I agree but we are not writing a script for TV where visual is there from the start. With a story, we have to build and color the background that the characters are performing in otherwise whatever action is taking place in bland land becomes boring, hence the need for a couple of chapters to put us in the mood and hint at what is to come through a gradual build up of action. With regard your comment on technicalities - please, we are trying to present our writing at the highest standard possible and that means proper editing, spelling, and form in a limited time frame. Perhaps I could suggest that you try booking a chapter and seeing how hard one has to work to achieve plot, characterization, background, action and form in 72 hours. In this particular serial, a pretty hard tense too for most writers. Kindle library is full of 90% unedited rubbish. We are here to write quality "Stuff" and help new writers become published. For that, they need to practice the technicalities as well as showing their artistic flair. 
@ KEN, I wonder if you really understand what the purpouse of this forum is.  Yes, getting reader feedback is very important to all of us who write chapters here but getting to the point where we will have a salable and consistant style is what we are learning, practicing and developing here. We appreciate your feedback to our writing but we also ask that you understand a couple things about us.  We have been given this space to also experiment with our writing voice to see what works and what does not.  Some of us have been previously published, many of us have not.  Everytime something either work or fails we learn a lesson that brings us one step closer to becoming a successful writer.  We ask that you remember that when you read our work.  Most of us are still "diamonds in the rough".  We know that, we also know that few people make it in this business--I think every darn one of us deserves a a lot of credit for simply having the guts to try.  Thank you  for taking the time to read our stuff and comment on it but please also keep in mind each of us is putting 100% on the line everytime we put out a piece and sign it.   The last time I wrote to you I invited you to take a turn and find out what it takes to write a chapter.  So far you have not done that.  Maybe you need to walk a mile in our shoes.                                                                     
He doesn’t have to wear our galoshes and we shouldn’t have to make excuses. Ray explained this forum asks all participants to write outside of their comfort zones. That said, like every other reader, Ken has his preconceived concepts and understandings of how stories should go together. Just because his opinion doesn’t build your ego doesn’t mean you can’t use it to broaden your own skills. Every time he comments, I look at the piece and try to understand it from his POV. Most of the time, I learn something. If I don’t agree, hey, he’s entitled to his opinion and shouldn’t have to duck an attack. I must confess I’ve tugged at his leg a few times, but not with malice. @ Ken, I have no idea your background, but keep your grenades coming. They only sting for a moment.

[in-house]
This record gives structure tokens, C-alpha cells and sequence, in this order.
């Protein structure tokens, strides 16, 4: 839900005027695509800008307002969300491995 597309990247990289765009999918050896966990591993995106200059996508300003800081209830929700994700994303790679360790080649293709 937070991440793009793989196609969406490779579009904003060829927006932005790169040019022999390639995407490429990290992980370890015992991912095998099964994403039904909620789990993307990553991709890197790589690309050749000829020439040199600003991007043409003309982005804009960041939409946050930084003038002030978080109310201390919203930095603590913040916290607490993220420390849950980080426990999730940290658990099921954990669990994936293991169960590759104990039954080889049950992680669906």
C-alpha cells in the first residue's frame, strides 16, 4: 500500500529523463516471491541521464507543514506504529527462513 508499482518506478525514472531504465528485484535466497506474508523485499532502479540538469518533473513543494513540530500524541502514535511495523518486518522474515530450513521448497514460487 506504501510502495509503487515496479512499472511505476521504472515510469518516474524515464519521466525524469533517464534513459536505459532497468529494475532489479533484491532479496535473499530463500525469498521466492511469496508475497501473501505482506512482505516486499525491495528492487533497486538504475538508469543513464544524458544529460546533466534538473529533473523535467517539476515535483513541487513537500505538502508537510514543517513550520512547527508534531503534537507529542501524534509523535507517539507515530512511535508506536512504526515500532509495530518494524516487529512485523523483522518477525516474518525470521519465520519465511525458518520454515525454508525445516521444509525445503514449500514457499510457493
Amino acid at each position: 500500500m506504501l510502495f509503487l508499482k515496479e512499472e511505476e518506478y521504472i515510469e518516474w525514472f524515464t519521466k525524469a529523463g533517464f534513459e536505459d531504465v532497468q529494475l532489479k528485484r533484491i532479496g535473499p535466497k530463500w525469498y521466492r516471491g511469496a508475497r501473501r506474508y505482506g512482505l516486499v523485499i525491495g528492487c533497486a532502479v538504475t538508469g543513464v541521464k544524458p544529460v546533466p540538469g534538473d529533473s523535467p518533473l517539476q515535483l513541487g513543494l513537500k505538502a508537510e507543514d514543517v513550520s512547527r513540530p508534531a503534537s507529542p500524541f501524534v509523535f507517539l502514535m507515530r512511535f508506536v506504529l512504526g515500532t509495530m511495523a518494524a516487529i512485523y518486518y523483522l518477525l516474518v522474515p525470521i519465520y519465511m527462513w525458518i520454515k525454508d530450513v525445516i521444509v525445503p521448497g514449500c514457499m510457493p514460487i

I agree that it's tough to put ourselves as writers on the line for public scrutiny - all on a short word count and short turn-around and in genres or tenses that we're not comfortable with. However, the forum as I understand it, is for the reader to give us an honest opinion of what s/he wants in a story. We need more Kens. More readers willing to tell us what they think from a non-writer's point of view. We can be as technically perfect as is possible and still not be salable so long as the reader doesn't engage. The most valuable thing we have here is the reader's input. And Ken has grown as a reader as we have grown as writers from these serials. Sometimes it's hard to see, but reader is the most precious tool we're given here. Let's not try to reshape it, but use it for what it is.
I agree that the reader's reaction a valuable tool for me as a writer wannabe. I can run my flag up the poll but I don't know whether I have a point to make or am way off base unless there is a reaction from an audience. Do they salute or walk away, or simply not notice. Thanks for noticing.
in this format, enables both sides (writers/readers) to communicate and sometimes take things personnaly.  Criticism needs to be accepted professionally but your work does not need to change because I have a particular view on it.  You will not get my first reaction because that is to quick.  I'll think about it for at least 6 hours before I put it out there with a very carefully constructed paragraph.  I do always think that writers are doing a courageous/demanding job by putting your work in a public place.  I know that not every reader with always like(or know) your work like you do but keep putting it out there and keep this professional dialogue in place.    
Thank you for understanding what I was saying.  There is no malicious intent in the things that I write.  Secondly, I have a strong belief in the philosophy of "take what you can use and discard the rest."  I take my writing very seriously--being a writer is not a job for sissy's.  I have to listen to criticism and use what applies but I also have to have enough belief in my own skills and talent to keep going against astronomical odds.  If all writers looked at the numbers and percentages before they wrote a story there would be no stories written.  The numerical odds against us are staggering.  I would do better to buy lotto tickets.  Historically, some of the very best writers never got published till after their death.  Emily Dickenson to name one.  Thank you for acknowledging the tightrope act we each walk when we sit down to write.
Joe, you know your stuff. Having never been near a river trip, I'm impressed. I felt like I was on the boat. You held the tense well enough - going into past tense when going over what has happened previously is acceptable. However, I'm still no closer to knowing who these people are or what is going to happen - and we're nearly 30 percent of the way through. As a reader, I'm coming close to my tipping point for a short story to stop and cut my losses. The next chapter is now a make or break for me in a real-life reading situation. The problem is that while no one's done anything "wrong" yet, I have nothing to hold my attention - not being a fan of river rafting for its own sake.